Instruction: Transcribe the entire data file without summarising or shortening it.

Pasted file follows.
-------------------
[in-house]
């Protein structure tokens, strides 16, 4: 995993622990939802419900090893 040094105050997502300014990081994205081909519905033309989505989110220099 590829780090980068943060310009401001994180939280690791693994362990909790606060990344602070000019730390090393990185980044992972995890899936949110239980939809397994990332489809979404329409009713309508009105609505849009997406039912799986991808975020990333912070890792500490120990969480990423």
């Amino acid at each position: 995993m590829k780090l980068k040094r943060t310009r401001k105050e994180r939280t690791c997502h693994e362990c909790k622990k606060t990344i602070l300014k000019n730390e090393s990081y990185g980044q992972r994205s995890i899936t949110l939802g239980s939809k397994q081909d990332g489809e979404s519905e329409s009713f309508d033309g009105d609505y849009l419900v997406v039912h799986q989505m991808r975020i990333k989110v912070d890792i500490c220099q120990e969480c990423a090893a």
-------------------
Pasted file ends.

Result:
[in-house]
């Protein structure tokens, strides 16, 4: 995993622990939802419900090893 040094105050997502300014990081994205081909519905033309989505989110220099 590829780090980068943060310009401001994180939280690791693994362990909790606060990344602070000019730390090393990185980044992972995890899936949110239980939809397994990332489809979404329409009713309508009105609505849009997406039912799986991808975020990333912070890792500490120990969480990423």
């Amino acid at each position: 995993m590829k780090l980068k040094r943060t310009r401001k105050e994180r939280t690791c997502h693994e362990c909790k622990k606060t990344i602070l300014k000019n730390e090393s990081y990185g980044q992972r994205s995890i899936t949110l939802g239980s939809k397994q081909d990332g489809e979404s519905e329409s009713f309508d033309g009105d609505y849009l419900v997406v039912h799986q989505m991808r975020i990333k989110v912070d890792i500490c220099q120990e969480c990423a090893a």